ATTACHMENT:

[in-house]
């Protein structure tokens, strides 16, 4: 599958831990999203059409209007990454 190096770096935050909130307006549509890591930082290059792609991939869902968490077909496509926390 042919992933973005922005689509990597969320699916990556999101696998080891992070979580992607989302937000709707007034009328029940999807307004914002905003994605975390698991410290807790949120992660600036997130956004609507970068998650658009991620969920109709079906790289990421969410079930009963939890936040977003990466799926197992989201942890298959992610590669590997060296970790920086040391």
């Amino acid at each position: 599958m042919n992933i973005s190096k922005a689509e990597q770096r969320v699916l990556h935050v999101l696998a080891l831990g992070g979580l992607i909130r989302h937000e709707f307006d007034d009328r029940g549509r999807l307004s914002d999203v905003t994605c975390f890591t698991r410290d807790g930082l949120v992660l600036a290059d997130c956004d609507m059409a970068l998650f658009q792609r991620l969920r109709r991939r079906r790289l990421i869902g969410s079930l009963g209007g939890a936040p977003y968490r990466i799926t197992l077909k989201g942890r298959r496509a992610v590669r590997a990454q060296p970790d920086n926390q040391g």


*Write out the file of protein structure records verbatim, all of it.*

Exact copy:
[in-house]
């Protein structure tokens, strides 16, 4: 599958831990999203059409209007990454 190096770096935050909130307006549509890591930082290059792609991939869902968490077909496509926390 042919992933973005922005689509990597969320699916990556999101696998080891992070979580992607989302937000709707007034009328029940999807307004914002905003994605975390698991410290807790949120992660600036997130956004609507970068998650658009991620969920109709079906790289990421969410079930009963939890936040977003990466799926197992989201942890298959992610590669590997060296970790920086040391």
């Amino acid at each position: 599958m042919n992933i973005s190096k922005a689509e990597q770096r969320v699916l990556h935050v999101l696998a080891l831990g992070g979580l992607i909130r989302h937000e709707f307006d007034d009328r029940g549509r999807l307004s914002d999203v905003t994605c975390f890591t698991r410290d807790g930082l949120v992660l600036a290059d997130c956004d609507m059409a970068l998650f658009q792609r991620l969920r109709r991939r079906r790289l990421i869902g969410s079930l009963g209007g939890a936040p977003y968490r990466i799926t197992l077909k989201g942890r298959r496509a992610v590669r590997a990454q060296p970790d920086n926390q040391g």